return str;

Just like we speculated when examining RString earlier, we can see that Ruby embeds the new value into the slot if it’s short enough. Otherwise it uses ALLOC_N to allocate new space for the string in the operating system’s heap, and sets a pointer internal to the slot (as.heap.ptr) to reference it.

After a few layers of indirection, str_alloc calls into newobj_of back in gc.c:

static inline VALUE
newobj_of(VALUE klass, VALUE flags, VALUE v1, VALUE v2, VALUE v3, int wb_protected)
    rb_objspace_t *objspace = &rb_objspace;
    VALUE obj;


    if (!(during_gc ||
          ruby_gc_stressful ||
          gc_event_hook_available_p(objspace)) &&
        (obj = heap_get_freeobj_head(objspace, heap_eden)) != Qfalse) {
        return newobj_init(klass, flags, v1, v2, v3, wb_protected, objspace, obj);


Ruby asks the heap for a free slot with heap_get_freeobj_head (in gc.c):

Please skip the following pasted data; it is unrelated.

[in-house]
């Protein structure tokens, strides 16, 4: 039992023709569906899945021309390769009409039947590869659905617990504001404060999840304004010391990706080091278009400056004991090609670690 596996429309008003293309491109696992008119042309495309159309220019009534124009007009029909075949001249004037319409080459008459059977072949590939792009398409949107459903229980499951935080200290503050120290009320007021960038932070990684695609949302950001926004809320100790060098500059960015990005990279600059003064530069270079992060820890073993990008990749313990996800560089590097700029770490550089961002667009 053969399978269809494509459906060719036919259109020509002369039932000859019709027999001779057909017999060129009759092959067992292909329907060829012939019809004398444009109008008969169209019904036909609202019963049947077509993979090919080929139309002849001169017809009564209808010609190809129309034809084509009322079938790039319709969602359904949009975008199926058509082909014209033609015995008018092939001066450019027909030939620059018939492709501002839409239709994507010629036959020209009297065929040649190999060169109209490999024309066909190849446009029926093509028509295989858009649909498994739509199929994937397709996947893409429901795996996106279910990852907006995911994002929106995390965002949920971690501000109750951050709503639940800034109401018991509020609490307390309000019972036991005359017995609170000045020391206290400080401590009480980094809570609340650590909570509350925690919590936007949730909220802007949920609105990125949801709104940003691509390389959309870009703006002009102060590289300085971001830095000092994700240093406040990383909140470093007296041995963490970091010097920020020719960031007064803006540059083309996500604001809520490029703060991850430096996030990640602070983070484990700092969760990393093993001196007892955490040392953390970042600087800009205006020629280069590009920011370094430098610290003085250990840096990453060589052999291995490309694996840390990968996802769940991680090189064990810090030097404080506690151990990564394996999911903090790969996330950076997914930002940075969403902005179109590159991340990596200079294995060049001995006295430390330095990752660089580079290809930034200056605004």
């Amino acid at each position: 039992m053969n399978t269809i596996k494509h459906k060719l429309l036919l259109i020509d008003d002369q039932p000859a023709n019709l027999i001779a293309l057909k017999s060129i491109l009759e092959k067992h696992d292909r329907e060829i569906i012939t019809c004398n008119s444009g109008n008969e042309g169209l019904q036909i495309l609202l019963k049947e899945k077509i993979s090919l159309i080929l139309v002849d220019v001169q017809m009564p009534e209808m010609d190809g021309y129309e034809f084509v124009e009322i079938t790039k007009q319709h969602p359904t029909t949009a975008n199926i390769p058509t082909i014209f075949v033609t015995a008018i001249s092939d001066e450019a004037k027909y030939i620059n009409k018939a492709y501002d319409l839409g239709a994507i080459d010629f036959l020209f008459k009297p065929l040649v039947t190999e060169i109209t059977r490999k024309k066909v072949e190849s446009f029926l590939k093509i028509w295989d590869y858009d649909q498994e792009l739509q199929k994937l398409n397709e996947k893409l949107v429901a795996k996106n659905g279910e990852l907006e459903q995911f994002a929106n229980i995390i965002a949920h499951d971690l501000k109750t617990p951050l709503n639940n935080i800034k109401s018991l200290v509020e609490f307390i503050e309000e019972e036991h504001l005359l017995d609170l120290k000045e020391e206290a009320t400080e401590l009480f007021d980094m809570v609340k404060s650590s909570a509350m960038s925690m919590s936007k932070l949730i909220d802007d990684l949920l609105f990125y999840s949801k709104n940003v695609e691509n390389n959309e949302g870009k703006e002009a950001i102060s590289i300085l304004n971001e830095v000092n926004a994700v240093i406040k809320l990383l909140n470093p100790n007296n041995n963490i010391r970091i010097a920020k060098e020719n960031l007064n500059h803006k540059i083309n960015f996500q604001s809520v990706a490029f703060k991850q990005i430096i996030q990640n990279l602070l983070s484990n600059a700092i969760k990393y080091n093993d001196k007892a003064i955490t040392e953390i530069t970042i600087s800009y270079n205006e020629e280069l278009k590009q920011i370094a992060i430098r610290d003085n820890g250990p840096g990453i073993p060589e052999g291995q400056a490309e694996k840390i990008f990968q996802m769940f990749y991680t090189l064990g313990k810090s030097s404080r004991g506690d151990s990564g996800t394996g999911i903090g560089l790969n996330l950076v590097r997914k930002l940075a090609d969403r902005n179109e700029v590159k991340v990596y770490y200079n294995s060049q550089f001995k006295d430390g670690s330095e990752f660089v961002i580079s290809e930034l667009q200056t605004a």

static inline VALUE
heap_get_freeobj_head(rb_objspace_t *objspace, rb_heap_t *heap)
    RVALUE *p = heap->freelist;
    if (LIKELY(p != NULL)) {
        heap->freelist = p->;
    return (VALUE)p;

Ruby has a global lock (the GIL) that ensures that Ruby code can only be running in one place across any number of threads, so it’s safe to simply pull the next available RVALUE off the heap’s freelist and repoint it to the next free slot in line. No finer grain locks are required.

After procuring a free slot, newobj_init runs some generic initialization on it before it’s returned to str_new0 for string-specific setup (like copying in the actual string).

You may have noticed above that Ruby asked for a free slot from heap_eden. Eden, named for the biblical garden [3], is the heap where Ruby knows that it can find live objects. It’s one of two heaps tracked by the language.